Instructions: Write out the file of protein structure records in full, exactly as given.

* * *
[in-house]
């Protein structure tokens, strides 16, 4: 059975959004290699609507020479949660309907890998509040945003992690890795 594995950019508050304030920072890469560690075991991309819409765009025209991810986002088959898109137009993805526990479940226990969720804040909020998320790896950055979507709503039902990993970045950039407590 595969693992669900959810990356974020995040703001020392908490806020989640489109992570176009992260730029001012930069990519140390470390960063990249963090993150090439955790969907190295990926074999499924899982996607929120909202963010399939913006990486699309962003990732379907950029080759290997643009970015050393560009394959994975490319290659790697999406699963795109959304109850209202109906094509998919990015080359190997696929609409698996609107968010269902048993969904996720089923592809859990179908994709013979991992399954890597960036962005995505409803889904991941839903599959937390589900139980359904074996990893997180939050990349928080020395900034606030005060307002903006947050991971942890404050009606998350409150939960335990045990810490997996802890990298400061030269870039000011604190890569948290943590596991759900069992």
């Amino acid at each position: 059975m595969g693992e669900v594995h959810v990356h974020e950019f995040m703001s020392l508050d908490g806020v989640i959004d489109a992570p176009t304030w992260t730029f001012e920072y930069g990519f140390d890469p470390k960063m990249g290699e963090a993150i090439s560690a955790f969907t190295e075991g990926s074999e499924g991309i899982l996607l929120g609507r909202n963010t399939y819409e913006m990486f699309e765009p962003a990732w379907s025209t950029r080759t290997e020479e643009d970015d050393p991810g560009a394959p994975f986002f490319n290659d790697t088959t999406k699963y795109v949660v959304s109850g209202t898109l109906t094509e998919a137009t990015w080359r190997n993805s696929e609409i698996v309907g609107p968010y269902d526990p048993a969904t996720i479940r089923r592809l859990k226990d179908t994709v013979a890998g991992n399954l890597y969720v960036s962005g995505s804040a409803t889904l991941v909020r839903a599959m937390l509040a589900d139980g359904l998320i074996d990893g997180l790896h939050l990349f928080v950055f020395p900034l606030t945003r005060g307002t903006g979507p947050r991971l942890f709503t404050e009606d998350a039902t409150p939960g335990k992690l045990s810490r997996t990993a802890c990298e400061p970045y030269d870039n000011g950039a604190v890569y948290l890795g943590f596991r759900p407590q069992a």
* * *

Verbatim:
[in-house]
């Protein structure tokens, strides 16, 4: 059975959004290699609507020479949660309907890998509040945003992690890795 594995950019508050304030920072890469560690075991991309819409765009025209991810986002088959898109137009993805526990479940226990969720804040909020998320790896950055979507709503039902990993970045950039407590 595969693992669900959810990356974020995040703001020392908490806020989640489109992570176009992260730029001012930069990519140390470390960063990249963090993150090439955790969907190295990926074999499924899982996607929120909202963010399939913006990486699309962003990732379907950029080759290997643009970015050393560009394959994975490319290659790697999406699963795109959304109850209202109906094509998919990015080359190997696929609409698996609107968010269902048993969904996720089923592809859990179908994709013979991992399954890597960036962005995505409803889904991941839903599959937390589900139980359904074996990893997180939050990349928080020395900034606030005060307002903006947050991971942890404050009606998350409150939960335990045990810490997996802890990298400061030269870039000011604190890569948290943590596991759900069992």
């Amino acid at each position: 059975m595969g693992e669900v594995h959810v990356h974020e950019f995040m703001s020392l508050d908490g806020v989640i959004d489109a992570p176009t304030w992260t730029f001012e920072y930069g990519f140390d890469p470390k960063m990249g290699e963090a993150i090439s560690a955790f969907t190295e075991g990926s074999e499924g991309i899982l996607l929120g609507r909202n963010t399939y819409e913006m990486f699309e765009p962003a990732w379907s025209t950029r080759t290997e020479e643009d970015d050393p991810g560009a394959p994975f986002f490319n290659d790697t088959t999406k699963y795109v949660v959304s109850g209202t898109l109906t094509e998919a137009t990015w080359r190997n993805s696929e609409i698996v309907g609107p968010y269902d526990p048993a969904t996720i479940r089923r592809l859990k226990d179908t994709v013979a890998g991992n399954l890597y969720v960036s962005g995505s804040a409803t889904l991941v909020r839903a599959m937390l509040a589900d139980g359904l998320i074996d990893g997180l790896h939050l990349f928080v950055f020395p900034l606030t945003r005060g307002t903006g979507p947050r991971l942890f709503t404050e009606d998350a039902t409150p939960g335990k992690l045990s810490r997996t990993a802890c990298e400061p970045y030269d870039n000011g950039a604190v890569y948290l890795g943590f596991r759900p407590q069992a």